Perhaps you have set a goal to limit your social media use each day. What are some tools you can use to help yourself unplug? In our Human Development class, our students recommended turning off notifications or turning on Do Not Disturb mode. They also suggested moving your phone to another room before going to bed or downloading an app that records the amount of time you’ve spent on your phone throughout the day (iPhones can do this automatically through the Screen Time setting). We also recommend asking for help from another real-life(!) person to help you work toward the goals you’ve set for yourself by holding you accountable.

#3. Declutter your inbox the simple way.

Perhaps you are looking to declutter your inbox from the slew of marketing emails you don’t remember signing up for or your social media/news feeds from the people you don’t remember following. For the first, check out Unroll.me for an easy way to view all the subscriptions you’ve been meaning to get rid of, and quickly unsubscribe. You can also gather many emails into a single daily or weekly “roll-up” email to help yourself organize your unruly inbox. For the latter, why not do a newsfeed “clean-up” by taking a deep dive into your following list and making sure that the people and companies whose content you’re viewing every day are contributing positivity or joy to your digital life?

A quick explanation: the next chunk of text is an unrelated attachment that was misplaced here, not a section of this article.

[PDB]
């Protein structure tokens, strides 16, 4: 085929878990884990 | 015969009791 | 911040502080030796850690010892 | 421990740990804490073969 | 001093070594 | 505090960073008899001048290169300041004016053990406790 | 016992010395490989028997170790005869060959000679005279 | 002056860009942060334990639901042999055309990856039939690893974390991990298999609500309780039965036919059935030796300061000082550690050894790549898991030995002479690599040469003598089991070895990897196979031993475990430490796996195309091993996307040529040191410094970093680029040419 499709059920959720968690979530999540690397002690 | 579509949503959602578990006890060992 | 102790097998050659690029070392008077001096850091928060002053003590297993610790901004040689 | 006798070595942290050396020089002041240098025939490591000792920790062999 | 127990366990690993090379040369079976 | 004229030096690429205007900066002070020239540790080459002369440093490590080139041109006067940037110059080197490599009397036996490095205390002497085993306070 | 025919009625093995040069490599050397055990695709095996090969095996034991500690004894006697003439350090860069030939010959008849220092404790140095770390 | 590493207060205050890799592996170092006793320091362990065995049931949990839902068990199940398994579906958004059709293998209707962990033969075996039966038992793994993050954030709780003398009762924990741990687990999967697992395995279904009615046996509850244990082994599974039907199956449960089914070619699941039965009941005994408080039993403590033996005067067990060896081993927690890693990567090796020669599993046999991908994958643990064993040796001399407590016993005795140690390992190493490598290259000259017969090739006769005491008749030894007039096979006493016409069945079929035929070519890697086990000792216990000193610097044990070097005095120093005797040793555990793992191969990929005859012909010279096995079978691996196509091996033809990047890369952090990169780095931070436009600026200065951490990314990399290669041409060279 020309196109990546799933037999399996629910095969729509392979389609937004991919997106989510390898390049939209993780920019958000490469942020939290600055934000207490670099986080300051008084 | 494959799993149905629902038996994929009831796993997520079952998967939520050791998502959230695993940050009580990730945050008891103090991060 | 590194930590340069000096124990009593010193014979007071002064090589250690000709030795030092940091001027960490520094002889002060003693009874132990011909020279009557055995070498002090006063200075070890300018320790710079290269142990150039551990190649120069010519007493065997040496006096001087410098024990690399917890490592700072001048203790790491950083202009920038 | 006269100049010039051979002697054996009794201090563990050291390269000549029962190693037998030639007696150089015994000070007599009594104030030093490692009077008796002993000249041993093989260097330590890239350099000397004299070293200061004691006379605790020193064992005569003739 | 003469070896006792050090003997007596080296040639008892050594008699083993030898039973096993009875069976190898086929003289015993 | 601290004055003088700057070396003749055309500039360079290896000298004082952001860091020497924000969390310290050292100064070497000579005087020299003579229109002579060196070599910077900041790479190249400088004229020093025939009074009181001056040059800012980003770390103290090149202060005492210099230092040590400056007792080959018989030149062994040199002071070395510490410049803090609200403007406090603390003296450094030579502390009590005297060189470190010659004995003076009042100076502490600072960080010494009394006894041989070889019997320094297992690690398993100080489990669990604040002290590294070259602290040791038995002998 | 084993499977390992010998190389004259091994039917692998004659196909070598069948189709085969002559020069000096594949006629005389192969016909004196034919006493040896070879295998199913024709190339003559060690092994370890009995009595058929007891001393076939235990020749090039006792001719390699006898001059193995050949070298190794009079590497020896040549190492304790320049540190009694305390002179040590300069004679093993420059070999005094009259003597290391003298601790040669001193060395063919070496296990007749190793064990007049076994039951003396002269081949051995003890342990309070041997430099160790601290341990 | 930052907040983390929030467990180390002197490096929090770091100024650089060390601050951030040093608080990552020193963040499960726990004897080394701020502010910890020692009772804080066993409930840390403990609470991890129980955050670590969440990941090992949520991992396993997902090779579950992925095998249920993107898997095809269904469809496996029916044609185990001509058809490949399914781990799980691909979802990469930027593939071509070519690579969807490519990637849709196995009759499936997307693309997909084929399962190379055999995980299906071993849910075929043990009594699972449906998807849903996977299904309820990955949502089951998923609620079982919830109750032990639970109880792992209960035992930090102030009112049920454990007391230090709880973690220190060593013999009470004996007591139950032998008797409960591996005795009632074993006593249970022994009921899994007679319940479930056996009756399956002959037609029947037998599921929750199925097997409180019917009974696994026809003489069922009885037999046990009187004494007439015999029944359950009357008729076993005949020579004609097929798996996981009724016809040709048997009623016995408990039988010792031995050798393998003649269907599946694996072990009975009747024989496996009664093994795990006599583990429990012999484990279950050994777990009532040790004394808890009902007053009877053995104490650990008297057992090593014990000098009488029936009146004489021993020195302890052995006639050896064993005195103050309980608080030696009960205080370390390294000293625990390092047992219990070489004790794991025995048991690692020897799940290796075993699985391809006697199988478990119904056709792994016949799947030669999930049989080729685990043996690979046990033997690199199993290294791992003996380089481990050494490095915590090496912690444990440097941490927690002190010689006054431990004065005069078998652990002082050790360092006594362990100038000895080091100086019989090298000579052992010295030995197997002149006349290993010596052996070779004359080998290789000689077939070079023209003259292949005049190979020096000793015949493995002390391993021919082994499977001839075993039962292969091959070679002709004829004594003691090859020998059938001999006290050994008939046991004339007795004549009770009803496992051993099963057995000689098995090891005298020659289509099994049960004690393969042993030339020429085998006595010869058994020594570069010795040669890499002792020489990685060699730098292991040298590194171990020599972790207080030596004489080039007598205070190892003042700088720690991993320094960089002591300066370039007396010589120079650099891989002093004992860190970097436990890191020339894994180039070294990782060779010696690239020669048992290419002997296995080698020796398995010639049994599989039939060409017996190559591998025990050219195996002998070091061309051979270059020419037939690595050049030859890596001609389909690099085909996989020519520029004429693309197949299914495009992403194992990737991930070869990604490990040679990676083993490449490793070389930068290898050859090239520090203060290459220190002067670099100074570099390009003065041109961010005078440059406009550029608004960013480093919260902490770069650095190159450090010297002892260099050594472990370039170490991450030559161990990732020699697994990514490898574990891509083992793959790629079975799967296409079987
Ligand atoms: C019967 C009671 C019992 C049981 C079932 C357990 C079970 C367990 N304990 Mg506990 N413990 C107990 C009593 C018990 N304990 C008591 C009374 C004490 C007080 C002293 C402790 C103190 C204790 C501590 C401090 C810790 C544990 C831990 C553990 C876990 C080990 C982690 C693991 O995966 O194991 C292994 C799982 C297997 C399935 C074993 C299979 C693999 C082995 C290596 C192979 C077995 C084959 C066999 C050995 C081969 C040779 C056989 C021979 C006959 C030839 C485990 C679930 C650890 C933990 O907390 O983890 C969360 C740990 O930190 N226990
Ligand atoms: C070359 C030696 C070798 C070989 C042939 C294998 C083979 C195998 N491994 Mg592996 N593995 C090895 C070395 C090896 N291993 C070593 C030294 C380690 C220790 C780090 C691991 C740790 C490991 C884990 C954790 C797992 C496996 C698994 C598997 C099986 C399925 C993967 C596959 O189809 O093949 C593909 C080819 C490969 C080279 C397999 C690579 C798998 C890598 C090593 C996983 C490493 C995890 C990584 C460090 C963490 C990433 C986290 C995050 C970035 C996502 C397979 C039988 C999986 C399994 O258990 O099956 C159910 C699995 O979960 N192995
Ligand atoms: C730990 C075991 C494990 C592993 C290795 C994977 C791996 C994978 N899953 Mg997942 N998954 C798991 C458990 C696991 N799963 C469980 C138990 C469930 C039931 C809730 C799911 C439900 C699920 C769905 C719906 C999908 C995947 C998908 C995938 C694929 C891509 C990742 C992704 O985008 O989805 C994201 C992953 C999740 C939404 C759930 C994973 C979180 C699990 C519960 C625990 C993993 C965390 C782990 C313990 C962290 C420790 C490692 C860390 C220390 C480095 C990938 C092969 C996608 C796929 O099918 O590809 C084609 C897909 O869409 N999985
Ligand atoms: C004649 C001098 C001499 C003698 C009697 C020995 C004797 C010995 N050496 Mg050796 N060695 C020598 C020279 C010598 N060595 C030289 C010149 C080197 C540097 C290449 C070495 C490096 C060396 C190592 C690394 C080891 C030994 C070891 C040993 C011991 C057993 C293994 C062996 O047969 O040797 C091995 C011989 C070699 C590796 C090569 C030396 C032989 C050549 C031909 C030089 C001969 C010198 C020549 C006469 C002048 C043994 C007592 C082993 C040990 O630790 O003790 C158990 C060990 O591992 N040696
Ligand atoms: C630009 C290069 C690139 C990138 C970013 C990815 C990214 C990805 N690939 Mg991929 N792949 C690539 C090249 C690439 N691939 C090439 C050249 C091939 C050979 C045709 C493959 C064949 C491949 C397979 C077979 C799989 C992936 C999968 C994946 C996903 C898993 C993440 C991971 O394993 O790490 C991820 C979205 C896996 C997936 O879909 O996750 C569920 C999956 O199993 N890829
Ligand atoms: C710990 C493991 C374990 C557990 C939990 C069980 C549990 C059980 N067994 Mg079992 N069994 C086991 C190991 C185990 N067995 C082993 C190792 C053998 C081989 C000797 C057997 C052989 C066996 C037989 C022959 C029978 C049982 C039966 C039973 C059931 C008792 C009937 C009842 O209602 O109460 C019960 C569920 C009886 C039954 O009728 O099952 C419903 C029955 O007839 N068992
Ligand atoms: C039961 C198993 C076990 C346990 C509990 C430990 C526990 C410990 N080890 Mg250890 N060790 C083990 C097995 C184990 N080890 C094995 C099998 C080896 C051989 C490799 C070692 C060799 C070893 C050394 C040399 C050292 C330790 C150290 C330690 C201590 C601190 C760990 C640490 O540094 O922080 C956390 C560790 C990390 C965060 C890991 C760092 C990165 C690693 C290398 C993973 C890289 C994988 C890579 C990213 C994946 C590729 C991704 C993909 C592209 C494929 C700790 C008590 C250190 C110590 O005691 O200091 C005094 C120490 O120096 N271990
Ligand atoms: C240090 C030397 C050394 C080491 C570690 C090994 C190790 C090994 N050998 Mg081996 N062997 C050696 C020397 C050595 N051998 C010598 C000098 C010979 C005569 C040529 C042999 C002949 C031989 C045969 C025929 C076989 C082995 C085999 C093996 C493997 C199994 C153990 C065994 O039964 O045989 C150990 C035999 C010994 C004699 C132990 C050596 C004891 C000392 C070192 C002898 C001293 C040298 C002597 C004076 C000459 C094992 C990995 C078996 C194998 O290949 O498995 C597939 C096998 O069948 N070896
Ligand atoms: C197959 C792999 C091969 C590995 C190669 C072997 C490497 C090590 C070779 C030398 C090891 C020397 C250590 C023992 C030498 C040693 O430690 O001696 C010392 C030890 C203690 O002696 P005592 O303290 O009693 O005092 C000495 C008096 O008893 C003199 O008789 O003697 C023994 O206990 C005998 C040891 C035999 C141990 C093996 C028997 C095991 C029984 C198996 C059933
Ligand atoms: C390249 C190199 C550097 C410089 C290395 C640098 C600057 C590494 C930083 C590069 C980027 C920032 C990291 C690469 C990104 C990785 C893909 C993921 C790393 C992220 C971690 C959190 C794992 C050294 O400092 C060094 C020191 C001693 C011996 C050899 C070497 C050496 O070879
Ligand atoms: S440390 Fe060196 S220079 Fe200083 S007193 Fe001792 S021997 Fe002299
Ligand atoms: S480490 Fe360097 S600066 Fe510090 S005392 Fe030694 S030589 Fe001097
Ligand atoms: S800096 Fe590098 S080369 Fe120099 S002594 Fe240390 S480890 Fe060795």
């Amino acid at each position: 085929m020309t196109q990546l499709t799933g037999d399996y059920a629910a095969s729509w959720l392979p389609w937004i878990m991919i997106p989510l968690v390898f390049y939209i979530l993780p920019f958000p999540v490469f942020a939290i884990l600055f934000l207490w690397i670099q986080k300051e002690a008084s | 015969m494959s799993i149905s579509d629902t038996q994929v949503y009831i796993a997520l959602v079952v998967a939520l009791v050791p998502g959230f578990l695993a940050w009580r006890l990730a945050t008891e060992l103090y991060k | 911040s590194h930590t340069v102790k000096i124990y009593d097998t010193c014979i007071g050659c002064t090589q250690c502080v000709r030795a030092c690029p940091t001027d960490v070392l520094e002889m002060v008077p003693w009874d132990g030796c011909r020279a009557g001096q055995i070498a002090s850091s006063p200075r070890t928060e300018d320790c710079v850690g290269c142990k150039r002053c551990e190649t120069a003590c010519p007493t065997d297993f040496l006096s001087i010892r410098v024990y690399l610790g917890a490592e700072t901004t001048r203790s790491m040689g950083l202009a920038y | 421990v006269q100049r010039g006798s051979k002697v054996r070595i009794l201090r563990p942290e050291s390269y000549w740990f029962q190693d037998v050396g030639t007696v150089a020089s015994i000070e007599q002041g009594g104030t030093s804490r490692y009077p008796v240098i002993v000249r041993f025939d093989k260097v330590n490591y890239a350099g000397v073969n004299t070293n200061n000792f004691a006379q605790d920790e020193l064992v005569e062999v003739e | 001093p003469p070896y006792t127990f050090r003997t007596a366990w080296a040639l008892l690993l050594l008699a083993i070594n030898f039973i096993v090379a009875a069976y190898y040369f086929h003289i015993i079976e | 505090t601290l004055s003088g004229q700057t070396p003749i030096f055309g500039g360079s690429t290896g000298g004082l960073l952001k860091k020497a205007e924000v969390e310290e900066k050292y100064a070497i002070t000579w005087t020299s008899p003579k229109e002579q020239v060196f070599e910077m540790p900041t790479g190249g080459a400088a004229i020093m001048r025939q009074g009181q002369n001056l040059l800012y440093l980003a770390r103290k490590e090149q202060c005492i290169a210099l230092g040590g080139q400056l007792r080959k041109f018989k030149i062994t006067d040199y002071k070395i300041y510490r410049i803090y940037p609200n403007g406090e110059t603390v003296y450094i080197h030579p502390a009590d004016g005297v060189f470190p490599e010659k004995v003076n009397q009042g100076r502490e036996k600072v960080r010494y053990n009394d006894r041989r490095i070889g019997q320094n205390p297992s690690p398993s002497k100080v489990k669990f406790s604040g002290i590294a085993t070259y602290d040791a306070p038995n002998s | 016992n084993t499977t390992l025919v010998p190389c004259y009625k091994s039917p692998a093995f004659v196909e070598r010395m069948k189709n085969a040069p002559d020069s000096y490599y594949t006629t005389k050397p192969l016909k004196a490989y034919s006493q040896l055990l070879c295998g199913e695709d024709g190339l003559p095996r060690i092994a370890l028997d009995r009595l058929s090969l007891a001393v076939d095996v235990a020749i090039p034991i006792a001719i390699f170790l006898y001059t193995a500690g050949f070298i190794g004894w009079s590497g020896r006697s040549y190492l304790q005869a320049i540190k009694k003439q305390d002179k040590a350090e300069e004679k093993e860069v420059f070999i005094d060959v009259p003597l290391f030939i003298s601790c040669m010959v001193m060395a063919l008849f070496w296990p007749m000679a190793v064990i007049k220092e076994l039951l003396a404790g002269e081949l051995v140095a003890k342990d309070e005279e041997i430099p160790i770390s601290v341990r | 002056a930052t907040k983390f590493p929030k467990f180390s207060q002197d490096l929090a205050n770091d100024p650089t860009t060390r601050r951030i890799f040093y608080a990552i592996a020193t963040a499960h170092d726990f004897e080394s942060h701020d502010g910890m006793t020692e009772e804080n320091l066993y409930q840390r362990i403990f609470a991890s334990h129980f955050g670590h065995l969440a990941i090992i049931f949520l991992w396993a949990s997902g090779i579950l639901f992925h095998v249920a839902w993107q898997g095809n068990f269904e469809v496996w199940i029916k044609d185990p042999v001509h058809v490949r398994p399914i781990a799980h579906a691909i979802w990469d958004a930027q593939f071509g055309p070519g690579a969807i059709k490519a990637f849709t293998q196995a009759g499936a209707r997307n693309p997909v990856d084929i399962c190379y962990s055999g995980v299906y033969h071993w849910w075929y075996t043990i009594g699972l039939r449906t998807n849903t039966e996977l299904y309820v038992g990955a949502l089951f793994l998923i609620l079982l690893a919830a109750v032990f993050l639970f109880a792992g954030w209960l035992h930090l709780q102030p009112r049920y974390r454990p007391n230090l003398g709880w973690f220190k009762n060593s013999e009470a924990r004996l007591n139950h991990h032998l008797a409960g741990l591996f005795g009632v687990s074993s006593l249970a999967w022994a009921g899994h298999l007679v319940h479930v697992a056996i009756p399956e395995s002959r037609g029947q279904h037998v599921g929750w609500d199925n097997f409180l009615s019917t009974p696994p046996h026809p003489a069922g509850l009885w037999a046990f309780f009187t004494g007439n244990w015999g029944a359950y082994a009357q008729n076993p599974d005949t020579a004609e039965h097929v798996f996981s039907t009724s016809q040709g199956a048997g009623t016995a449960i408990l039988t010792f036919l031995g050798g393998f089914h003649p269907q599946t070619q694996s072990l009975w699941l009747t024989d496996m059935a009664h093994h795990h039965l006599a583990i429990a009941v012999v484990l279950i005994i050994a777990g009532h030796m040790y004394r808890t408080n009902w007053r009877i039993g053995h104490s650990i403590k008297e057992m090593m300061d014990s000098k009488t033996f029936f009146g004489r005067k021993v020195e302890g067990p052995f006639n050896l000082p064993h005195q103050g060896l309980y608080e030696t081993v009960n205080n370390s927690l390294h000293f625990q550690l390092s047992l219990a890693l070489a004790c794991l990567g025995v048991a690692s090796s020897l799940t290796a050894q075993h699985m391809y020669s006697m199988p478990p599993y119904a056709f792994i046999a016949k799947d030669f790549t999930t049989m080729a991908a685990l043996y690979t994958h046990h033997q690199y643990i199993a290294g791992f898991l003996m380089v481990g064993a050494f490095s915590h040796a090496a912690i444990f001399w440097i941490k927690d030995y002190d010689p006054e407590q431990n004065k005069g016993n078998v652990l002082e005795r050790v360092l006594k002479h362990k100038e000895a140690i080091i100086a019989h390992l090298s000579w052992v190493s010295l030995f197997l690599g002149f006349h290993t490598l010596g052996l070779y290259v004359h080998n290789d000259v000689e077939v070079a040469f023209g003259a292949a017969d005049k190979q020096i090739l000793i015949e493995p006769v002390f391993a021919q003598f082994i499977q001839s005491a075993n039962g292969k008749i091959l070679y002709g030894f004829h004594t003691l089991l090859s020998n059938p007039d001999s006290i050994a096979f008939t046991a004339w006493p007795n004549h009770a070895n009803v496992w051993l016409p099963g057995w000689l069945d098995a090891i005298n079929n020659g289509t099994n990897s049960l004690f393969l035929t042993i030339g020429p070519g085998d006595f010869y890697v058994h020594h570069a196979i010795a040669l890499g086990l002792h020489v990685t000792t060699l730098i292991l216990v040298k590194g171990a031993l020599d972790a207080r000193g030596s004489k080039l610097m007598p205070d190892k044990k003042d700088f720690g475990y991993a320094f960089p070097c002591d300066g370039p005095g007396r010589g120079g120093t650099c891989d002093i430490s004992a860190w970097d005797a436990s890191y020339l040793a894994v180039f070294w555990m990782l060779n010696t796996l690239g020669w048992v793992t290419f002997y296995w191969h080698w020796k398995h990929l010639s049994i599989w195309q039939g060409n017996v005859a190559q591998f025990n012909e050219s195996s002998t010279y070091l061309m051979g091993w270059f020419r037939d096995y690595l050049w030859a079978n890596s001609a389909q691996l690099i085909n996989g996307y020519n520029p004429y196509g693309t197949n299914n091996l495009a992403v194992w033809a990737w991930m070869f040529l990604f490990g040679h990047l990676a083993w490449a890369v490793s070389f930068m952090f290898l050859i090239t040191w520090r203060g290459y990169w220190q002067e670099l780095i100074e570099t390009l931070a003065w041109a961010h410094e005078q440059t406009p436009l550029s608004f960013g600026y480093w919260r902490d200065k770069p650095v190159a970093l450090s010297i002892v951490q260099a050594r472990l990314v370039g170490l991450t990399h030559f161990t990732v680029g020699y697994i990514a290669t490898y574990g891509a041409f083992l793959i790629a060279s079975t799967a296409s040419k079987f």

In the end, all of these suggestions boil down to asking ourselves why we are using technology in the way we are using it. And whether it’s worth it in the long run to let our habits go unchanged.

#4. Go easy on yourself.

We’re not suggesting that you delete all your apps, throw away your phone or tablet, and go live in the woods. Neither are we saying that all social media is bad and every digital company is out to get you! However, in order to live more mindfully, it’s sometimes necessary to take a hard look at the habits we’re forming every day online and ask ourselves if we’re content with the way we are using technology.

Still, it’s important to realize that our technology use, like any habitual action, can be difficult to change despite our best efforts. Baby steps are better than no steps at all, and failure, as we always say at Westridge, is just another opportunity for growth. So be kind to yourself as you begin 2020 with, hopefully, a resolution to simplify, be more present, and become a more mindful technology user.

A few more resources:

  • Click here for tips to help keep devices away from the dinner table.
  • Click here to read statistics on “brain drain,” or how the proximity of your phone impedes your ability to concentrate.
  • Click here to find additional research on partner “phubbing” and its impact on relationships.
Posted by Samantha Chaffin in upper school, middle school, reflections, Wellness & Balance, lower school, Empathy & Connection on Wednesday January, 15


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Westridge School admits students of any race, color, religion, national or ethnic origin, or sexual orientation to all the rights, privileges, programs, and activities generally accorded or made available to students at the school. It does not discriminate on the basis of race, color, religion, national or ethnic origin, or sexual orientation in administration of its educational policies, admission policies, tuition assistance programs, athletic, and other school-administered programs.